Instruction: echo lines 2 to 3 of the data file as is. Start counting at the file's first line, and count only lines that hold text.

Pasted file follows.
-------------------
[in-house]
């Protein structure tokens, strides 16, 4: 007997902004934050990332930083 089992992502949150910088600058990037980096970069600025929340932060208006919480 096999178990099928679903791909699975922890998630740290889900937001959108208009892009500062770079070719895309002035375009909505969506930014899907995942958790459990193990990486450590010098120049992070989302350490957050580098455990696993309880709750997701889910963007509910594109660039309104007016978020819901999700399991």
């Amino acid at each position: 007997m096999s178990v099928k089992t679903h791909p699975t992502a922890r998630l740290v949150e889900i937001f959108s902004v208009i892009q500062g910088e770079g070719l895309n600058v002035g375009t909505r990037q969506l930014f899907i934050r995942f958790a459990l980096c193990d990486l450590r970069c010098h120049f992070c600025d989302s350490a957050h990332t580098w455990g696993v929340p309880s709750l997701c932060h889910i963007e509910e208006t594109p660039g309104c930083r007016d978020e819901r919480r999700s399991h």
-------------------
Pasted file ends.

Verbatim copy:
């Protein structure tokens, strides 16, 4: 007997902004934050990332930083 089992992502949150910088600058990037980096970069600025929340932060208006919480 096999178990099928679903791909699975922890998630740290889900937001959108208009892009500062770079070719895309002035375009909505969506930014899907995942958790459990193990990486450590010098120049992070989302350490957050580098455990696993309880709750997701889910963007509910594109660039309104007016978020819901999700399991």
């Amino acid at each position: 007997m096999s178990v099928k089992t679903h791909p699975t992502a922890r998630l740290v949150e889900i937001f959108s902004v208009i892009q500062g910088e770079g070719l895309n600058v002035g375009t909505r990037q969506l930014f899907i934050r995942f958790a459990l980096c193990d990486l450590r970069c010098h120049f992070c600025d989302s350490a957050h990332t580098w455990g696993v929340p309880s709750l997701c932060h889910i963007e509910e208006t594109p660039g309104c930083r007016d978020e819901r919480r999700s399991h």